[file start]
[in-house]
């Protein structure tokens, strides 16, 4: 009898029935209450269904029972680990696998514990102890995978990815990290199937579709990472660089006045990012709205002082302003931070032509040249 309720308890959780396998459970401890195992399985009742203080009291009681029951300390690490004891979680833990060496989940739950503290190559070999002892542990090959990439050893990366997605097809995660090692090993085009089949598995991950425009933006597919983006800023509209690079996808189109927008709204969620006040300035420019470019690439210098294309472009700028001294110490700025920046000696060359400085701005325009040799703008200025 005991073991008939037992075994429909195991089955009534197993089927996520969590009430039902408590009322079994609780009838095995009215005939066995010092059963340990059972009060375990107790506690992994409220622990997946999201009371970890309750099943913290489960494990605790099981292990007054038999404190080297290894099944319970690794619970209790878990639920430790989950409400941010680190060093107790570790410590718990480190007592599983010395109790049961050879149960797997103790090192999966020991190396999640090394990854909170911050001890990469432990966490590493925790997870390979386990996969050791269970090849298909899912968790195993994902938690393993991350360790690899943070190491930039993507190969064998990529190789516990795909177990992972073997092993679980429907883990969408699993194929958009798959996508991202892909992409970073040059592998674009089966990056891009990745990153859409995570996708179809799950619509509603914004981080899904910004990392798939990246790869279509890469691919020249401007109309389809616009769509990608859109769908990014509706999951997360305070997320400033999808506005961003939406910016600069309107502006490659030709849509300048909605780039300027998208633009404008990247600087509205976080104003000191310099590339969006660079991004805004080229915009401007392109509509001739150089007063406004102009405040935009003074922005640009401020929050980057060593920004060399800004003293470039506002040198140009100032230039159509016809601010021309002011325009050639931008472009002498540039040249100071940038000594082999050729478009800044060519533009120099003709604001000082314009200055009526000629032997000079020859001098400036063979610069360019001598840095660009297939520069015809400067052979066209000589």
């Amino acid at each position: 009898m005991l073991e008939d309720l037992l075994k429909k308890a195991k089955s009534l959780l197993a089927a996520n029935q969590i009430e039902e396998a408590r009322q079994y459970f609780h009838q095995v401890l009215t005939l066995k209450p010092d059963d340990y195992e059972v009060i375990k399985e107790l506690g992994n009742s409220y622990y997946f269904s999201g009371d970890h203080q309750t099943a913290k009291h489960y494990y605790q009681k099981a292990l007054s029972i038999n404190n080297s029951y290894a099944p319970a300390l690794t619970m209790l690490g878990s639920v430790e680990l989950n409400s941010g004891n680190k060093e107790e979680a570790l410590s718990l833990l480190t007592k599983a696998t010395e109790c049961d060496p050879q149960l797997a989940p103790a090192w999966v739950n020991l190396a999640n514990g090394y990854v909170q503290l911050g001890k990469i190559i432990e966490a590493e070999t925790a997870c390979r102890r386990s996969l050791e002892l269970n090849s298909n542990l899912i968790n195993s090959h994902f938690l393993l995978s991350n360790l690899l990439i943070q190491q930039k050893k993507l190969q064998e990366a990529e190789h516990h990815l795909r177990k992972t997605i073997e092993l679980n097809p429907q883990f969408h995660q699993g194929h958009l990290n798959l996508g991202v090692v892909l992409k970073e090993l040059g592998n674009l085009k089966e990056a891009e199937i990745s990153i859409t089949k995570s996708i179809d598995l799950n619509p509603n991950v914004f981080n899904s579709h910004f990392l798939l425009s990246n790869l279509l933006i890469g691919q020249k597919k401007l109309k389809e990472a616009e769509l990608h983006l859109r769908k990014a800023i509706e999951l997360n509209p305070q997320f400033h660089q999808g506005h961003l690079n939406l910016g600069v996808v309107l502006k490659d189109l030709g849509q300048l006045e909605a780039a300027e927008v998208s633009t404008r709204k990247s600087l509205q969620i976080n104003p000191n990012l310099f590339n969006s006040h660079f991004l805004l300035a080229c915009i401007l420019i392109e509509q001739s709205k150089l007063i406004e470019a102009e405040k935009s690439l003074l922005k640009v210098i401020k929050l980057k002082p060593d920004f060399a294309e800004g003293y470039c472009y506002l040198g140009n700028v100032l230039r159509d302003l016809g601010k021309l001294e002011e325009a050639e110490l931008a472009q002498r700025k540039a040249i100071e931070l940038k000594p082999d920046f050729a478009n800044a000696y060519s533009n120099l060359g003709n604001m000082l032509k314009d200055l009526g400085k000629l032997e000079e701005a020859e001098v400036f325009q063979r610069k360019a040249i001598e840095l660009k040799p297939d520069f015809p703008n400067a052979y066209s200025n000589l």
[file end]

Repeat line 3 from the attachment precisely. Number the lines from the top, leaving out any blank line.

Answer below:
């Amino acid at each position: 009898m005991l073991e008939d309720l037992l075994k429909k308890a195991k089955s009534l959780l197993a089927a996520n029935q969590i009430e039902e396998a408590r009322q079994y459970f609780h009838q095995v401890l009215t005939l066995k209450p010092d059963d340990y195992e059972v009060i375990k399985e107790l506690g992994n009742s409220y622990y997946f269904s999201g009371d970890h203080q309750t099943a913290k009291h489960y494990y605790q009681k099981a292990l007054s029972i038999n404190n080297s029951y290894a099944p319970a300390l690794t619970m209790l690490g878990s639920v430790e680990l989950n409400s941010g004891n680190k060093e107790e979680a570790l410590s718990l833990l480190t007592k599983a696998t010395e109790c049961d060496p050879q149960l797997a989940p103790a090192w999966v739950n020991l190396a999640n514990g090394y990854v909170q503290l911050g001890k990469i190559i432990e966490a590493e070999t925790a997870c390979r102890r386990s996969l050791e002892l269970n090849s298909n542990l899912i968790n195993s090959h994902f938690l393993l995978s991350n360790l690899l990439i943070q190491q930039k050893k993507l190969q064998e990366a990529e190789h516990h990815l795909r177990k992972t997605i073997e092993l679980n097809p429907q883990f969408h995660q699993g194929h958009l990290n798959l996508g991202v090692v892909l992409k970073e090993l040059g592998n674009l085009k089966e990056a891009e199937i990745s990153i859409t089949k995570s996708i179809d598995l799950n619509p509603n991950v914004f981080n899904s579709h910004f990392l798939l425009s990246n790869l279509l933006i890469g691919q020249k597919k401007l109309k389809e990472a616009e769509l990608h983006l859109r769908k990014a800023i509706e999951l997360n509209p305070q997320f400033h660089q999808g506005h961003l690079n939406l910016g600069v996808v309107l502006k490659d189109l030709g849509q300048l006045e909605a780039a300027e927008v998208s633009t404008r709204k990247s600087l509205q969620i976080n104003p000191n990012l310099f590339n969006s006040h660079f991004l805004l300035a080229c915009i401007l420019i392109e509509q001739s709205k150089l007063i406004e470019a102009e405040k935009s690439l003074l922005k640009v210098i401020k929050l980057k002082p060593d920004f060399a294309e800004g003293y470039c472009y506002l040198g140009n700028v100032l230039r159509d302003l016809g601010k021309l001294e002011e325009a050639e110490l931008a472009q002498r700025k540039a040249i100071e931070l940038k000594p082999d920046f050729a478009n800044a000696y060519s533009n120099l060359g003709n604001m000082l032509k314009d200055l009526g400085k000629l032997e000079e701005a020859e001098v400036f325009q063979r610069k360019a040249i001598e840095l660009k040799p297939d520069f015809p703008n400067a052979y066209s200025n000589l």